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Lottery Litigation Is So Frequent It Has Created a New Set of Case Law

Posted Nov 29, 2012 10:29 AM CDT
By Debra Cassens Weiss

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Litigation over rights to office-pool lottery winnings has become so common that it has created its own set of case law, according to a University of Louisville law professor.

In an interview with the Louisville Courier-Journal, law professor Russell Weaver said it’s important for people who participate in lottery pools to take precautions in advance. “One thing you don’t want to do is end up in litigation,” he said. “Attorneys will eat up quite a bit of your winnings.”

Weaver advises the person running the lottery pool to photocopy the group’s tickets and distribute them to everyone participating in the pool before the drawing.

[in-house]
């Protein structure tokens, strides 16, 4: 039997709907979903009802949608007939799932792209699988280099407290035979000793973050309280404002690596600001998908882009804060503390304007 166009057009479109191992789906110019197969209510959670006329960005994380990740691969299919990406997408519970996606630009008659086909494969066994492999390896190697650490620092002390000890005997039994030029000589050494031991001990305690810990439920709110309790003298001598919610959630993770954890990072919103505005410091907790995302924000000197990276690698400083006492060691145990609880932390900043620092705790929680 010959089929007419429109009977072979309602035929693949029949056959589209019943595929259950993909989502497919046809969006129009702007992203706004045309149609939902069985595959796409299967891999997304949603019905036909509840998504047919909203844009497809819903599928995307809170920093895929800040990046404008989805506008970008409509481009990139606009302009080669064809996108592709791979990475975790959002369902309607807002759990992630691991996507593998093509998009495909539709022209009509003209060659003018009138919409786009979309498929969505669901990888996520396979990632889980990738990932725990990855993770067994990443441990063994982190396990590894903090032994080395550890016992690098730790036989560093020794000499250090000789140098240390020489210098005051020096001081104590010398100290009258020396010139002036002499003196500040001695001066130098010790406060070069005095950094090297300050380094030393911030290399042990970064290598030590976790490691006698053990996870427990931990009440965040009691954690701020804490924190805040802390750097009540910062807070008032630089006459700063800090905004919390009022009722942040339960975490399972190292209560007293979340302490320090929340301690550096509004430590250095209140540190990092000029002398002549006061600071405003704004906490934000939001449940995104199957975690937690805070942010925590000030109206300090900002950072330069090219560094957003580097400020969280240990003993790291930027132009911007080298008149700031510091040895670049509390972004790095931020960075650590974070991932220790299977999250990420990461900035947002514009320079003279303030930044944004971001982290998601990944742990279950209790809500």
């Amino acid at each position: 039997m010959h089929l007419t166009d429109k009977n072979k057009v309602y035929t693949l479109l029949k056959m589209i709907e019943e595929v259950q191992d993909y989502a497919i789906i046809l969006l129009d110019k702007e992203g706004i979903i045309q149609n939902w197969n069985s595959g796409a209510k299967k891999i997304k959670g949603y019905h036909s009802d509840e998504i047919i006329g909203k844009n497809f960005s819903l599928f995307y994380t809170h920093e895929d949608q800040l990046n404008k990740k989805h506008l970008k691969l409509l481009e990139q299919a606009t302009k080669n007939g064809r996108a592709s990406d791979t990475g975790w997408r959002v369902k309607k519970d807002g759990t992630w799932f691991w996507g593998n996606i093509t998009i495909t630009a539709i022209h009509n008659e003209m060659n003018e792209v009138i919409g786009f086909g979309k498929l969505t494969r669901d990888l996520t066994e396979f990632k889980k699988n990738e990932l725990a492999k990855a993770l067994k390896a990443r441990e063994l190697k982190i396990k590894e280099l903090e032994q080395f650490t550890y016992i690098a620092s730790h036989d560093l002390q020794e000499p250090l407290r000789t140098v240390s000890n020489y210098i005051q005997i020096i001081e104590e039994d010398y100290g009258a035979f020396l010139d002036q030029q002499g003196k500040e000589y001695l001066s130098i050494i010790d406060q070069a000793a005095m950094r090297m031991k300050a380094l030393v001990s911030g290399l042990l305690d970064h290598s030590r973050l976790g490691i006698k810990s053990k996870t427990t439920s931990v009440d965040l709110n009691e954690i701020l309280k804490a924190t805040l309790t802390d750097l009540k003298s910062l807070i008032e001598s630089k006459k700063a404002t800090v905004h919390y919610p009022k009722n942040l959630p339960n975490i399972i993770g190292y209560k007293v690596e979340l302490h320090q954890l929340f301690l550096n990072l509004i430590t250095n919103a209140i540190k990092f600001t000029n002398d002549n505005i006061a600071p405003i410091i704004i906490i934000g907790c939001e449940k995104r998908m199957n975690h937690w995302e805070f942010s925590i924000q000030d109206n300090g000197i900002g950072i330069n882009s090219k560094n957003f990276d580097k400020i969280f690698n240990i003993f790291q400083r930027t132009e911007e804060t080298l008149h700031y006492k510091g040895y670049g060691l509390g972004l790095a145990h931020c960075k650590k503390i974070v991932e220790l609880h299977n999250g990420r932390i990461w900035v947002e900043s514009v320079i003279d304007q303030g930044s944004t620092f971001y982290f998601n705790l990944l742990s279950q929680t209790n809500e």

In a couple recent cases, lottery players had claimed winning tickets were purchased for themselves, rather than their group. The argument didn’t work for Americo Lopes of New Jersey. In March, jurors awarded Lopes’ five co-workers $4 million each after he won a jackpot valued at $24 million, the New Jersey Star-Ledger reported at the time. After taxes and fees, the plaintiffs were expected to take home about $2 million each.

The newspaper called the verdict “the latest cautionary tale involving lottery pools, pacts often based on trust and a handshake.”

Hat tip to Overlawyered.

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